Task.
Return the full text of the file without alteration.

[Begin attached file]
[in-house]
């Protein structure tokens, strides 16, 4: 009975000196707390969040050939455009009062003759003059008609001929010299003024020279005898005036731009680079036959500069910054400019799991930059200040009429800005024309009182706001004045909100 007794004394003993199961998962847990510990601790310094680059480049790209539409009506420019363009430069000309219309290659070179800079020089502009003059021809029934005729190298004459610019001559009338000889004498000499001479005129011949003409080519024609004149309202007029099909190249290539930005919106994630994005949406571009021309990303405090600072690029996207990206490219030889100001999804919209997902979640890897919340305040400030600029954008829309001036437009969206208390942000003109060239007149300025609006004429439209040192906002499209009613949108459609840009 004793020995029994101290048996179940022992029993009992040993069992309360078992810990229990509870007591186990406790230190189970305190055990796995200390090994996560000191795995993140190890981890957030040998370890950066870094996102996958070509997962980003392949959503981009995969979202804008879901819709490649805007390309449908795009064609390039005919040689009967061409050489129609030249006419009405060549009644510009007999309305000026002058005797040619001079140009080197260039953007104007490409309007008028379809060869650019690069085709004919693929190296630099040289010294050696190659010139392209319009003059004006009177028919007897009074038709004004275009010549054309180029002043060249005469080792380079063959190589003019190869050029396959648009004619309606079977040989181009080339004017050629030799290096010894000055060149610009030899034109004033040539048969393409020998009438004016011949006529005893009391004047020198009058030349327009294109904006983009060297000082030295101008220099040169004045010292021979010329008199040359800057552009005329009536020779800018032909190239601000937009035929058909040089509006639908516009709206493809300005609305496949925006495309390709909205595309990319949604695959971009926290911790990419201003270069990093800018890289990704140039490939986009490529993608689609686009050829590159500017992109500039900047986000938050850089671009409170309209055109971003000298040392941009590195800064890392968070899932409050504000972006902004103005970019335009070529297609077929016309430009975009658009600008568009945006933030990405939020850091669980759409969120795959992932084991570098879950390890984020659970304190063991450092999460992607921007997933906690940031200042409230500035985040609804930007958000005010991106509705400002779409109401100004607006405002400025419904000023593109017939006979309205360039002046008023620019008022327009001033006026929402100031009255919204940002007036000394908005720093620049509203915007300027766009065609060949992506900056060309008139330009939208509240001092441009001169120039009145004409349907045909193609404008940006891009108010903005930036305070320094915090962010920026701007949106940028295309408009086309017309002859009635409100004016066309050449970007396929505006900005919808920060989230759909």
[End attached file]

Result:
[in-house]
């Protein structure tokens, strides 16, 4: 009975000196707390969040050939455009009062003759003059008609001929010299003024020279005898005036731009680079036959500069910054400019799991930059200040009429800005024309009182706001004045909100 007794004394003993199961998962847990510990601790310094680059480049790209539409009506420019363009430069000309219309290659070179800079020089502009003059021809029934005729190298004459610019001559009338000889004498000499001479005129011949003409080519024609004149309202007029099909190249290539930005919106994630994005949406571009021309990303405090600072690029996207990206490219030889100001999804919209997902979640890897919340305040400030600029954008829309001036437009969206208390942000003109060239007149300025609006004429439209040192906002499209009613949108459609840009 004793020995029994101290048996179940022992029993009992040993069992309360078992810990229990509870007591186990406790230190189970305190055990796995200390090994996560000191795995993140190890981890957030040998370890950066870094996102996958070509997962980003392949959503981009995969979202804008879901819709490649805007390309449908795009064609390039005919040689009967061409050489129609030249006419009405060549009644510009007999309305000026002058005797040619001079140009080197260039953007104007490409309007008028379809060869650019690069085709004919693929190296630099040289010294050696190659010139392209319009003059004006009177028919007897009074038709004004275009010549054309180029002043060249005469080792380079063959190589003019190869050029396959648009004619309606079977040989181009080339004017050629030799290096010894000055060149610009030899034109004033040539048969393409020998009438004016011949006529005893009391004047020198009058030349327009294109904006983009060297000082030295101008220099040169004045010292021979010329008199040359800057552009005329009536020779800018032909190239601000937009035929058909040089509006639908516009709206493809300005609305496949925006495309390709909205595309990319949604695959971009926290911790990419201003270069990093800018890289990704140039490939986009490529993608689609686009050829590159500017992109500039900047986000938050850089671009409170309209055109971003000298040392941009590195800064890392968070899932409050504000972006902004103005970019335009070529297609077929016309430009975009658009600008568009945006933030990405939020850091669980759409969120795959992932084991570098879950390890984020659970304190063991450092999460992607921007997933906690940031200042409230500035985040609804930007958000005010991106509705400002779409109401100004607006405002400025419904000023593109017939006979309205360039002046008023620019008022327009001033006026929402100031009255919204940002007036000394908005720093620049509203915007300027766009065609060949992506900056060309008139330009939208509240001092441009001169120039009145004409349907045909193609404008940006891009108010903005930036305070320094915090962010920026701007949106940028295309408009086309017309002859009635409100004016066309050449970007396929505006900005919808920060989230759909």